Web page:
Every child should be able to swim and know how to survive in the water. Swimming lessons, especially for children over the age of 1, can help keep youngsters safer around water and reduce the likelihood of terrible aquatic accidents, even though they cannot entirely remove the risk of drowning. Here is a guide to swimming classes for kids, broken down by age, with tips on what to look for and what to anticipate.
Baby Swim Instruction
Aquatic sessions for infants are frequently entertaining for both parents and children. The American Academy of Pediatrics (AAP) does not, however, advise infants under the age of one to take actual swim lessons because they are unable to swim freely because they lack the respiratory skills needed for swimming. 1
Furthermore, there is no proof that teaching young children to swim can lower their risk of drowning. Nothing can replace the necessity of parental supervision near water. However, the AAP does advise classes that involve parent-child pairs in water play activities so that infants can become accustomed to being in the water.
When choosing a class for you and your child, seek out those that promise fun in the water rather than the unattainable (and potentially dangerous) goal of teaching a baby to swim. These programs should also employ instructors who are certified by the American Red Cross as both lifeguards and in first aid/resuscitation.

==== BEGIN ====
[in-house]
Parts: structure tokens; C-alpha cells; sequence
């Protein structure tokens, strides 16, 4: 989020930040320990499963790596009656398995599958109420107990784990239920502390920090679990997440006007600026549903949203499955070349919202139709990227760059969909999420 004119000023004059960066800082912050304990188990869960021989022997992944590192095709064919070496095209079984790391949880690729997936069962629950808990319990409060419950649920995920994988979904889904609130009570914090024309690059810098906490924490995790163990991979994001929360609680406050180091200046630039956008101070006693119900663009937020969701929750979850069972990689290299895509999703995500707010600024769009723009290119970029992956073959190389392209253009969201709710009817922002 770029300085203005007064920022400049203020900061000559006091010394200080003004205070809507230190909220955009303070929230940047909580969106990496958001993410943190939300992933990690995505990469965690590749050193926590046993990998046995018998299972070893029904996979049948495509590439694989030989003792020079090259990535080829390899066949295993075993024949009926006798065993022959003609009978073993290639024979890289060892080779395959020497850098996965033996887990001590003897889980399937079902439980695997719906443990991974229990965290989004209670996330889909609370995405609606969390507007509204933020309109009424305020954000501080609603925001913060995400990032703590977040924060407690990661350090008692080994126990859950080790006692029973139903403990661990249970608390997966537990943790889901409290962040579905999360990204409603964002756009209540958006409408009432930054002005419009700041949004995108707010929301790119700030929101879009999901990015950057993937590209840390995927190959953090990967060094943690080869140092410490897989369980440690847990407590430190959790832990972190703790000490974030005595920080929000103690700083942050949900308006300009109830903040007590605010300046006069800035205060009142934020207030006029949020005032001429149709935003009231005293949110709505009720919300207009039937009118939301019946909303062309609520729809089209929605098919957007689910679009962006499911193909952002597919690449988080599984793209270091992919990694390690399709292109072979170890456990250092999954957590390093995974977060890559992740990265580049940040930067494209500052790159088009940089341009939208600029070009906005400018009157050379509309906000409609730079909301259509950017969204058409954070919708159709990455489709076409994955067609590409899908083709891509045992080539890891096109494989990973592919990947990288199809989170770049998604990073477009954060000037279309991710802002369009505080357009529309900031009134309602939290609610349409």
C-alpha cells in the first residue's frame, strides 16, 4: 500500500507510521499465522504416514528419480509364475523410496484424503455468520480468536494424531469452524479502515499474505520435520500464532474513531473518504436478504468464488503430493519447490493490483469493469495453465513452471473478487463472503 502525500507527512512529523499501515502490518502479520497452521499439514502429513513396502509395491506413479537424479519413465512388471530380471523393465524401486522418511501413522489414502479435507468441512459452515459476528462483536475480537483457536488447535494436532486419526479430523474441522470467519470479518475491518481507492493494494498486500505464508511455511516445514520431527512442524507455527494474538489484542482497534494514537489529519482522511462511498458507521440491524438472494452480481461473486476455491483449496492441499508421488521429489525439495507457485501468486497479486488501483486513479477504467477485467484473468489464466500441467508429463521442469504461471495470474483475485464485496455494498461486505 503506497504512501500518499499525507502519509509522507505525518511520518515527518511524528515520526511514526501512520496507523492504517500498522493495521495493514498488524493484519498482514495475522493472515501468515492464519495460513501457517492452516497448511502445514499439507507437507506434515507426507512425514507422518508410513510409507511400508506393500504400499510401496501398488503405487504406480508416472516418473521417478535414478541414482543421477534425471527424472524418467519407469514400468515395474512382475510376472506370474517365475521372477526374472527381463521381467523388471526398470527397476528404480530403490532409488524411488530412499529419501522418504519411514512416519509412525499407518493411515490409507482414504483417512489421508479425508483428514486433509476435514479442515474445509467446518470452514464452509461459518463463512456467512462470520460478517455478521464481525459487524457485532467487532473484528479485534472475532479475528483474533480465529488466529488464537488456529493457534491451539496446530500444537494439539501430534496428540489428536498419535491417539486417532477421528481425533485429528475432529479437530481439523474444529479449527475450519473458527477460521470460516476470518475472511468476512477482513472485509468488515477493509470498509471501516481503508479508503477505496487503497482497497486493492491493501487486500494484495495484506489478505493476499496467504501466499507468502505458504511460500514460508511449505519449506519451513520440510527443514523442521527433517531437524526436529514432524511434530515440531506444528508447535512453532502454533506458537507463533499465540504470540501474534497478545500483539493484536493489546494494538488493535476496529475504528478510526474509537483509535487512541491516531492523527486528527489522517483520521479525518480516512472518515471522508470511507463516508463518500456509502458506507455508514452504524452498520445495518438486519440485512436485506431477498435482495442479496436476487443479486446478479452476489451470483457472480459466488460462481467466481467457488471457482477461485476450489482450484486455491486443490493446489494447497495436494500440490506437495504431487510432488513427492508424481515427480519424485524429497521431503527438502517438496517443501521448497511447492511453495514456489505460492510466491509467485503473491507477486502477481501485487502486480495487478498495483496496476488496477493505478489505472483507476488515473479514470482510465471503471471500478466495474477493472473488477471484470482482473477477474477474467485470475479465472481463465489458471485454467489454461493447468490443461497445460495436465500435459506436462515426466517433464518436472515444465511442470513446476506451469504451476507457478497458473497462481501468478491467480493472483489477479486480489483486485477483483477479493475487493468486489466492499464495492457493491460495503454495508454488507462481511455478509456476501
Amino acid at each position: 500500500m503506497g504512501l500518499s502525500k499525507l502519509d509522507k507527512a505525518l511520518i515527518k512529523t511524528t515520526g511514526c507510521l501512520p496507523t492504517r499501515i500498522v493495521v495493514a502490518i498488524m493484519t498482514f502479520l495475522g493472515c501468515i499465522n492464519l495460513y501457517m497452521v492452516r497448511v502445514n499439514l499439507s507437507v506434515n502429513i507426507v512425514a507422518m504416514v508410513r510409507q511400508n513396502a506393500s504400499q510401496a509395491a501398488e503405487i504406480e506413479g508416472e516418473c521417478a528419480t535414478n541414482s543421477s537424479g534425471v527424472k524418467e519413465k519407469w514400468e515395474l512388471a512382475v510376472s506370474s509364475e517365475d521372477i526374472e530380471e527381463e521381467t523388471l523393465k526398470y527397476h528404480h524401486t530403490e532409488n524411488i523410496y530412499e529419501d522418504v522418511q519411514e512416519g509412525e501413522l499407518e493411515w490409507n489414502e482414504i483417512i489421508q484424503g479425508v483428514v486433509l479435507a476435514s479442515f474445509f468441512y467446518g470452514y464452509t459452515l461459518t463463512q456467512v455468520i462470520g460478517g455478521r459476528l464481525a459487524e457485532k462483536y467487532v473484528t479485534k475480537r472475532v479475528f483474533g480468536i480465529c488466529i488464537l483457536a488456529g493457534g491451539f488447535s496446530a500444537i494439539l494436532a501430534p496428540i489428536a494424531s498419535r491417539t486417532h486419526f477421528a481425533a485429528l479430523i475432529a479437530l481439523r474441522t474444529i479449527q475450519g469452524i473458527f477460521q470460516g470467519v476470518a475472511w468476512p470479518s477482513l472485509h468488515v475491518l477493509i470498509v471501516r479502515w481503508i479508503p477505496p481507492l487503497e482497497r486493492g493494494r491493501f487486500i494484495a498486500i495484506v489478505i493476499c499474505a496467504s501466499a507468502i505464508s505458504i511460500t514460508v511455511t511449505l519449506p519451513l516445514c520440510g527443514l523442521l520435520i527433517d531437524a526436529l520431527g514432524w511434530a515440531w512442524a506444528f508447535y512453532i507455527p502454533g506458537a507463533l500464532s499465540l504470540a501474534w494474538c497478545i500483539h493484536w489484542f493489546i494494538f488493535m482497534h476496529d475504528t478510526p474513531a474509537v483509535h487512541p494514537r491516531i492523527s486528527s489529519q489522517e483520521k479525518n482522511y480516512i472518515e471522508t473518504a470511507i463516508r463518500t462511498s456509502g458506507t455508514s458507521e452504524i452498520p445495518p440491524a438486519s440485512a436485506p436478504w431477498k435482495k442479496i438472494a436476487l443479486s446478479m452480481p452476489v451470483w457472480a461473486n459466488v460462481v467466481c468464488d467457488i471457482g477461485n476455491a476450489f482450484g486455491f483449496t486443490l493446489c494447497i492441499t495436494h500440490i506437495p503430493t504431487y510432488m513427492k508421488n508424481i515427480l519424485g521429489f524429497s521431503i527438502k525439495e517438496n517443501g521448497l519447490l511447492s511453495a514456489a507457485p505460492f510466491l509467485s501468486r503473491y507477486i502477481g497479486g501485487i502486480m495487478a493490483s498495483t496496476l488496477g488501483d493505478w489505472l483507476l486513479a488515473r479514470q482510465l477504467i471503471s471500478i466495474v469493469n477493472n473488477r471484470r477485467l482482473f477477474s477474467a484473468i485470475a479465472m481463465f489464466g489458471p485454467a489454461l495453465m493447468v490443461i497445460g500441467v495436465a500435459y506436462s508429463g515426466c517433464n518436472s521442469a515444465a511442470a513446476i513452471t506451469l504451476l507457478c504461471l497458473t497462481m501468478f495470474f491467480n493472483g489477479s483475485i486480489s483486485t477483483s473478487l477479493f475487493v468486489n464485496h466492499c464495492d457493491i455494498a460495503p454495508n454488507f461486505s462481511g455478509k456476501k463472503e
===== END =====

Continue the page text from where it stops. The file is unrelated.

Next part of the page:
Other qualities to look for in a beginner aquatics program include the following:
- enables you to observe a class to determine whether the instructor’s methods are suitable for your needs and enjoyable for both you and your child.
- creates a low-pressure environment so that kids who are hesitant or afraid are not coerced into submerging their heads underwater
- does not make a promise to keep babies from drowning or to teach them to swim.
- takes care of keeping the pool clean and at the right temperature.
- offers a limited number of students, ideally no more than ten, in each class.
- requires parents to participate in the newborn aquatics lesson while in the water
Infant swimming lessons
The AAP advises swim lessons for children between the ages of 1 and 4, even though the majority of toddlers and young children are still not developmentally prepared to learn complex swim strokes or swim successfully on their own. According to several research, swimming training could reduce the number of young children, including toddlers and preschoolers, who drown.
These outcomes might be mostly attributable to the water safety lessons that young kids get. Early swim lessons, however, are not a replacement for adult supervision while in the water, just as they are with babies.
According to the AAP, drowning is a major cause of unintentional injury and death in children under the age of 18, with children aged 12 to 36 months seeing the highest incidence of drowning. Your child should eventually learn to swim, whether you start at age 2 or age 4 or age 6.
Swimjourney lessons for kids under 4 should include both parents and kids so that they both acquire basic water safety habits, similar to newborn aquatics classes. Even though many children are not developmentally prepared to swim independently until after their fourth birthday, these programs are crucial for developing swim preparation skills.